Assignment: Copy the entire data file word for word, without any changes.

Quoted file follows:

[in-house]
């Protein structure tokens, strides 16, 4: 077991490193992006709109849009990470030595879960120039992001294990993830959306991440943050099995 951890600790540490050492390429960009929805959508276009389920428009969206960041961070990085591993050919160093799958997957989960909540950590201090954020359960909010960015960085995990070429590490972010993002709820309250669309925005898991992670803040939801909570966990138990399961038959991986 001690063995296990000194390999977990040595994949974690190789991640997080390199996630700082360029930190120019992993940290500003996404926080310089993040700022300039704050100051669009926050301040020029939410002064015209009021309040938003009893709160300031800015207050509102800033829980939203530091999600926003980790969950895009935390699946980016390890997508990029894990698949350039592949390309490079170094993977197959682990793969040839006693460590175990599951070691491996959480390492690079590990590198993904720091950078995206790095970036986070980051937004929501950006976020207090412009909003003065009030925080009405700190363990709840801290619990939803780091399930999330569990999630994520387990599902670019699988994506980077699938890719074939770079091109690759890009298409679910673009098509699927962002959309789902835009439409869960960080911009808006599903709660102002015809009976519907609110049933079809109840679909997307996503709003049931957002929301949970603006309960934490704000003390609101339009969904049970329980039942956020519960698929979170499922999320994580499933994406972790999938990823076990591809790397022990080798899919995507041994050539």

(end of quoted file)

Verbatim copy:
[in-house]
């Protein structure tokens, strides 16, 4: 077991490193992006709109849009990470030595879960120039992001294990993830959306991440943050099995 951890600790540490050492390429960009929805959508276009389920428009969206960041961070990085591993050919160093799958997957989960909540950590201090954020359960909010960015960085995990070429590490972010993002709820309250669309925005898991992670803040939801909570966990138990399961038959991986 001690063995296990000194390999977990040595994949974690190789991640997080390199996630700082360029930190120019992993940290500003996404926080310089993040700022300039704050100051669009926050301040020029939410002064015209009021309040938003009893709160300031800015207050509102800033829980939203530091999600926003980790969950895009935390699946980016390890997508990029894990698949350039592949390309490079170094993977197959682990793969040839006693460590175990599951070691491996959480390492690079590990590198993904720091950078995206790095970036986070980051937004929501950006976020207090412009909003003065009030925080009405700190363990709840801290619990939803780091399930999330569990999630994520387990599902670019699988994506980077699938890719074939770079091109690759890009298409679910673009098509699927962002959309789902835009439409869960960080911009808006599903709660102002015809009976519907609110049933079809109840679909997307996503709003049931957002929301949970603006309960934490704000003390609101339009969904049970329980039942956020519960698929979170499922999320994580499933994406972790999938990823076990591809790397022990080798899919995507041994050539």